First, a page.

|Art of the Call||
Newspace Center for Photography in Portland Oregon - Chris Bennett posted by Chris on Jan 23, 2013
Here's another Art of the Call video podcast where we ask directors, artists and curators to talk about the call for entry process.
Chris Bennett talks about:
Why calls for entry?
Our 1st one in 2005 was really fun bringing in a guest curator - it's great that it lets us work with fairly well known critics and curators in the art world to bring in a selection of artists from around the country and internationally
To see what is really going on out there in the world
Our 1st exhibition was called photography now, gave a great cross section of what people are doing
We are now in our 8th call and see the trends change
It's a great way to see a lot of work and promote photographers who are trying to break into the gallery scene
We've also seen a lot of people in our shows who've gone on to have more success at higher level in commercial galleries, publications, publishing books - it's nice to see that as well
Themes for a call
Seems to get harder and harder every year
We came into it with all these great ideas in mind but now we'll have a brainstorming meeting with all the employees here in town
Try to do something current and interesting that's not too broad but also focused enough to give us an interesting show
Calls do bring in a good source of revenue for us
Occasionally we'll have one of the local camera stores sponsor prizes
Beyond that if we're paying the judge a stipend we can usually cover that with the entry fee - we do try to keep it affordable - some of the calls out there get pretty expensive - we're really trying to keep it affordable so people aren't afraid to enter
We'd rather get more entries to choose from than make more money
Through the entry fee we are able to support all the time spent - it is a lot of work - going through all the entries and judging, putting the show together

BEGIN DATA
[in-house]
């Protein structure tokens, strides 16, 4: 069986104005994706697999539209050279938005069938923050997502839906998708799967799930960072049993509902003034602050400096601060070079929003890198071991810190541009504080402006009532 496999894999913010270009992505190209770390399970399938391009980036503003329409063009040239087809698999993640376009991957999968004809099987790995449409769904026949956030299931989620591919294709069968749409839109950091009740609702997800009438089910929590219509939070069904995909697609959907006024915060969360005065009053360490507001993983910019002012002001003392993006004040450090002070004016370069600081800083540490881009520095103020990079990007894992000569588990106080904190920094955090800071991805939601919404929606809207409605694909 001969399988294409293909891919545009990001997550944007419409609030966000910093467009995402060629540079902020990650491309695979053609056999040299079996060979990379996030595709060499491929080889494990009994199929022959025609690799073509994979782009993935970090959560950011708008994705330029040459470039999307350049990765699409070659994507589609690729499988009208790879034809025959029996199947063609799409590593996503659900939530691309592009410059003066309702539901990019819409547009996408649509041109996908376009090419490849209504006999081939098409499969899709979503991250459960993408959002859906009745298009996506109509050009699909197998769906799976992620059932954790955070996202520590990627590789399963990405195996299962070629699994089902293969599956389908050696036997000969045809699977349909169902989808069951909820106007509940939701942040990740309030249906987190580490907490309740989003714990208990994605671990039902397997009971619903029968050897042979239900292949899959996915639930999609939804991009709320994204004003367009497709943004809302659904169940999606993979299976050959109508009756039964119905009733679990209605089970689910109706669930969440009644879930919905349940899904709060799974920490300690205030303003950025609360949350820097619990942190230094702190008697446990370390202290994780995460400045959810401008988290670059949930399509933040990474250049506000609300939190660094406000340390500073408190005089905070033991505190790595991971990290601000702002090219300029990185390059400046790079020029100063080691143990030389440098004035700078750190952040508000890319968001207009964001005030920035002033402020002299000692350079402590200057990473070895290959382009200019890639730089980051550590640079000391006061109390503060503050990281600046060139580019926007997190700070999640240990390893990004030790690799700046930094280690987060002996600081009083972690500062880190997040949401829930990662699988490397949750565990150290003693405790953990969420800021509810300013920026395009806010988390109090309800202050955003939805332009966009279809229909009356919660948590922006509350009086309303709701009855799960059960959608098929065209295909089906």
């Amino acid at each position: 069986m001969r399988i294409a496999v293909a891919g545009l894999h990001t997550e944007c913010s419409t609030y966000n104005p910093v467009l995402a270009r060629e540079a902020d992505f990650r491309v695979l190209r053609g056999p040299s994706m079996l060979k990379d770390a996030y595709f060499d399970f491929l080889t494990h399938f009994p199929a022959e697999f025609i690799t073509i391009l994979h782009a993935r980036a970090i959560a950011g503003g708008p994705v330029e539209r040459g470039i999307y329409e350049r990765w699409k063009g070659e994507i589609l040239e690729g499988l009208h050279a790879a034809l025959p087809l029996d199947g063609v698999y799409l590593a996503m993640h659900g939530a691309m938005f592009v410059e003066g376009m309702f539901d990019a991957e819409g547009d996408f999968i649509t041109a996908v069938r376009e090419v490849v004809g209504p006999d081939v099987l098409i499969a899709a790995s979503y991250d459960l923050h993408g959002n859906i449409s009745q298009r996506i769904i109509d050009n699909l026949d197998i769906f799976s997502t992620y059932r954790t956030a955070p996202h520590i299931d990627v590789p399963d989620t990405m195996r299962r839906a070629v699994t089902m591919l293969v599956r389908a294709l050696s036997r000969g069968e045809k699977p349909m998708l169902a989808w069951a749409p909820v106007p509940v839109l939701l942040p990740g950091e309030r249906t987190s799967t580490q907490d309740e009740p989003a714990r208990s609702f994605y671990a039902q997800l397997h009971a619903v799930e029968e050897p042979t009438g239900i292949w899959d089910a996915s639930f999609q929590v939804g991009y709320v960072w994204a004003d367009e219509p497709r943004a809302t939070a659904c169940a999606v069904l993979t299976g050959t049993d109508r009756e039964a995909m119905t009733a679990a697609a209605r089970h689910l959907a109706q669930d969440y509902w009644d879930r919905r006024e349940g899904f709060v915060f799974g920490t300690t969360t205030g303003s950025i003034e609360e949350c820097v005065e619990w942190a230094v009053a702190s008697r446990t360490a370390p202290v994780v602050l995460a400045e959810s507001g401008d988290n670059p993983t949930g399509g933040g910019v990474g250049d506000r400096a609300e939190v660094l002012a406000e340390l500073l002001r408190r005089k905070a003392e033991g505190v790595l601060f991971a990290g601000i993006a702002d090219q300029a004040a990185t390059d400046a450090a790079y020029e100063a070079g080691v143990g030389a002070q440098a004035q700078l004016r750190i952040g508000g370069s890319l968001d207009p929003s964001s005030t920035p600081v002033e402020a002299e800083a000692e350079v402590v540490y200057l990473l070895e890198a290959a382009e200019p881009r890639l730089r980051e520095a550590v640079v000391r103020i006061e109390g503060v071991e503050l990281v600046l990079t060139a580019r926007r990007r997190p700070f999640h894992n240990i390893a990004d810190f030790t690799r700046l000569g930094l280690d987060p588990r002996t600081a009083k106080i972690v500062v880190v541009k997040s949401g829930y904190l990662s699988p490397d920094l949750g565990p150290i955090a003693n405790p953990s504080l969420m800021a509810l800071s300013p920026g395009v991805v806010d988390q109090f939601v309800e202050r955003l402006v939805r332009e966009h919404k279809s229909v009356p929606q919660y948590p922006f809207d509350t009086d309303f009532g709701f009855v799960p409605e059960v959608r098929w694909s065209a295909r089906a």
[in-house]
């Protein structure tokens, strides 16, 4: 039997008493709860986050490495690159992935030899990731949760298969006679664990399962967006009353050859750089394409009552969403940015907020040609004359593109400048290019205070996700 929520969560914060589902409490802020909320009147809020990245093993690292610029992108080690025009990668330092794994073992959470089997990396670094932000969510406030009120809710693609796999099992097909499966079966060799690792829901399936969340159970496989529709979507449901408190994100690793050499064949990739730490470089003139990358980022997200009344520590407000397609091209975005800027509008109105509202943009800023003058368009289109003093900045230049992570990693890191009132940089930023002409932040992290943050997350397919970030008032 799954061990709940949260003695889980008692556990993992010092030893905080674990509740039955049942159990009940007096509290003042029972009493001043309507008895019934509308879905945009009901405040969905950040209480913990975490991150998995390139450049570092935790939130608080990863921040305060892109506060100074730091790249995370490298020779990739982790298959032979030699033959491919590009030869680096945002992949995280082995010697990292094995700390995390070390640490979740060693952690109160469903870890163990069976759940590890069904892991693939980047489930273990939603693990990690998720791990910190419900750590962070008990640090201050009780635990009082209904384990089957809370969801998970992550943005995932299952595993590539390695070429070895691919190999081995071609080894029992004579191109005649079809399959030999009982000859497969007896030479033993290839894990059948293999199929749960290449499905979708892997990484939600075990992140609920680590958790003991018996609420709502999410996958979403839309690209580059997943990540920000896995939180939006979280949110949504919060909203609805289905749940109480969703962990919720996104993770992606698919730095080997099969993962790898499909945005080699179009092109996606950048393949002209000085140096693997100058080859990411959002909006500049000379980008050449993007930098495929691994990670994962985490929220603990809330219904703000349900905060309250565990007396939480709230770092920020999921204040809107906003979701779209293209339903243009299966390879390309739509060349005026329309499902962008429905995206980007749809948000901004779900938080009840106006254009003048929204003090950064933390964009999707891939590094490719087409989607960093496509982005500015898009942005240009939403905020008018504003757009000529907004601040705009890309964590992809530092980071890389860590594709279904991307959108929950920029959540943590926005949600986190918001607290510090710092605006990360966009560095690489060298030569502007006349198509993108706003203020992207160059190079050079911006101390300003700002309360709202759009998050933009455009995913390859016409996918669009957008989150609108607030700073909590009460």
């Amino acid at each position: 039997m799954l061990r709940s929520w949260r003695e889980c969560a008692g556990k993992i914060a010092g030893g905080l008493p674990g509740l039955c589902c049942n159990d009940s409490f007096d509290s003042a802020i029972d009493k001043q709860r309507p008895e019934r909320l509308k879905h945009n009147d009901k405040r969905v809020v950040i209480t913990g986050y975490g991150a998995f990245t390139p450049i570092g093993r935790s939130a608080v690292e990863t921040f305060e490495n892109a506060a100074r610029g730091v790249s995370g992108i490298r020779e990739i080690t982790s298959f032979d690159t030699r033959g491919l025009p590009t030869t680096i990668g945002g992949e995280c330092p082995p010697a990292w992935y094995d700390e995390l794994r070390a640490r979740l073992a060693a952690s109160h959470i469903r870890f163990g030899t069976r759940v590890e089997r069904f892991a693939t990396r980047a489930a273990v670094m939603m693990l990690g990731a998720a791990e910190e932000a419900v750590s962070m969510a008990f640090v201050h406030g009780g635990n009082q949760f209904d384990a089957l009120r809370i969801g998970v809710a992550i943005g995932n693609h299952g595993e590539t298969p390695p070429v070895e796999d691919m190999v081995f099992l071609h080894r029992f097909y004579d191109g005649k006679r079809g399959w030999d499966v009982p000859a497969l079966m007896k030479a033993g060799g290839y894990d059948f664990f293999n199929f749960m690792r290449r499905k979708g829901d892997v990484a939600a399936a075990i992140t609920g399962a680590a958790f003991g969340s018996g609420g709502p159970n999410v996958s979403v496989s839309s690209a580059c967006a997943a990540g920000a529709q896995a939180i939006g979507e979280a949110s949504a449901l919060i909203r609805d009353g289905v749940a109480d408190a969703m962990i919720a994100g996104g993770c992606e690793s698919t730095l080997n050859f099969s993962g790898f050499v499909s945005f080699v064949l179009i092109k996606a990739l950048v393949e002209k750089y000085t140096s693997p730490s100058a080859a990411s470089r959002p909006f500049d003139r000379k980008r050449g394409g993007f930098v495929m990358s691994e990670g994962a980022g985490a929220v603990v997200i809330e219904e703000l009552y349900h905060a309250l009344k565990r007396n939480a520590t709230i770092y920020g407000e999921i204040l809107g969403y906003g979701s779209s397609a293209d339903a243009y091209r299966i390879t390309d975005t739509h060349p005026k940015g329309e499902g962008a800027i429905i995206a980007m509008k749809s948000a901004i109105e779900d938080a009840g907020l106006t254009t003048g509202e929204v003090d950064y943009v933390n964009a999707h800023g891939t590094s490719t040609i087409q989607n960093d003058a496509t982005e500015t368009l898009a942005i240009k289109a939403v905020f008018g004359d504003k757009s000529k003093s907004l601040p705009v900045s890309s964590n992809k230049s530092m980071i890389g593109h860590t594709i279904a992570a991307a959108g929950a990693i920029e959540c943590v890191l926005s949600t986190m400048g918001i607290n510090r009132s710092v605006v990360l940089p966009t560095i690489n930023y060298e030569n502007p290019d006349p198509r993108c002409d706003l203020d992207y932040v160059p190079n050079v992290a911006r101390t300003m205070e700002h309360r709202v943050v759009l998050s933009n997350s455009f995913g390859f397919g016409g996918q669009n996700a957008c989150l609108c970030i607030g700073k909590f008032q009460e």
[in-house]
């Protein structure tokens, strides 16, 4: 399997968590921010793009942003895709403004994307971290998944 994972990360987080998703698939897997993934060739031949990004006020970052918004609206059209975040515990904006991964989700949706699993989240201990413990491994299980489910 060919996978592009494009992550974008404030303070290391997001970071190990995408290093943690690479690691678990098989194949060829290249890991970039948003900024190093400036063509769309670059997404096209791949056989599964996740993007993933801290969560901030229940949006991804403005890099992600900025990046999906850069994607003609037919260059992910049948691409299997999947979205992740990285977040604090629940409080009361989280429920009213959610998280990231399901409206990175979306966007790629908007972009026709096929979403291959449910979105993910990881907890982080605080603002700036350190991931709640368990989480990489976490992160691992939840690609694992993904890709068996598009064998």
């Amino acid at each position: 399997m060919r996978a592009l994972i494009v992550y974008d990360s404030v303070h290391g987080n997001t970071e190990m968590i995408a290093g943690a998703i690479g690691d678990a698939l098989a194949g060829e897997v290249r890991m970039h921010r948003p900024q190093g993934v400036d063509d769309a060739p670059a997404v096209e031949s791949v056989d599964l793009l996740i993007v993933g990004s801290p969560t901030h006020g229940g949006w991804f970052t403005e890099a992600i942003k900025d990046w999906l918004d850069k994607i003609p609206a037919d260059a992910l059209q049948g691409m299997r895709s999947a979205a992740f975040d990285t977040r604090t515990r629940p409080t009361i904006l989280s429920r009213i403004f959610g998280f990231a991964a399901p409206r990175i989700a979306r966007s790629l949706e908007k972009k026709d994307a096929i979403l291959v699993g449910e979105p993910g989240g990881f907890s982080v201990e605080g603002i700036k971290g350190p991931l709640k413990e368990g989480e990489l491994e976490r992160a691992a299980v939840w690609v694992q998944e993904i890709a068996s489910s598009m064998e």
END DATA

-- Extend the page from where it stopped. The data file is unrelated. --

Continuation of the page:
If the call for entries were free then we would have to look into some type of sponsorship
Getting the word out
Through our email list
We use artshow.com, nyfa.com, callforentry.com
We'll make postcards, send them to colleges with art programs, put them in coffee shops, send them to other photoshops around the country
So between physical and virtual there are quite a few options
Keeping it fresh
If it's a themed exhibition, that will keep it fresh because it will speak to a more specific style of photographer
With the annual open call that we do you will see a lot of familiar names, but there's always people cycling in and out
Not just with the calls for entry but we have volunteers that help out with our front desk, answering phones, doing data entry, helping people set up in the dark room
Once it's time to start organizing paperwork for the calls for entry we have volunteers
They get a nice reward: trade for facilities usage, the get to set in on classes as well
We try to compensate the volunteers as much as we can
In the early days there were a lot more questions - now that calls for entry are so prevalent people are doing it more so they are used reading instructions
Everything is always in the directions/instructions but if someone doesn't understand how to do this many pixels, what DPI is we'll get emails and phone calls - it's usually pretty easy to handle.
For the initial prospectus, we try to put in bold 'please follow instructions carefully'
Once we select people for the exhibition, we send a contract and a very large type, clearly laid out instruction page on what we need them to do as far as preparing the image, image size, framing, shipping, pricing, image info, print type
That's the question we get the most when we ask for print type - what do you mean by print type? A silver gelatin darkroom print? Inkjet print? Is it a traditional chromogenic print? Stuff like that...
We want something that'll be large enough to view on the monitor where it's not going to get noisy or pixillated
We don't want large, unmanageable file sizes
Usually 1000px. 72DPI is a really good size unless they're somehow processing their image wrong it should look good when reviewing it
We want to make sure we get as close of a representation of what the final image will look like so we're not disappointed when something arrives and it looks like nothing what we saw.
While receiving entries, usually we'll go through and make sure everything is looking ok and if something is not loaded right or if it's just pixelated or soft we'll contact them and let them know.
We try not to select the same person twice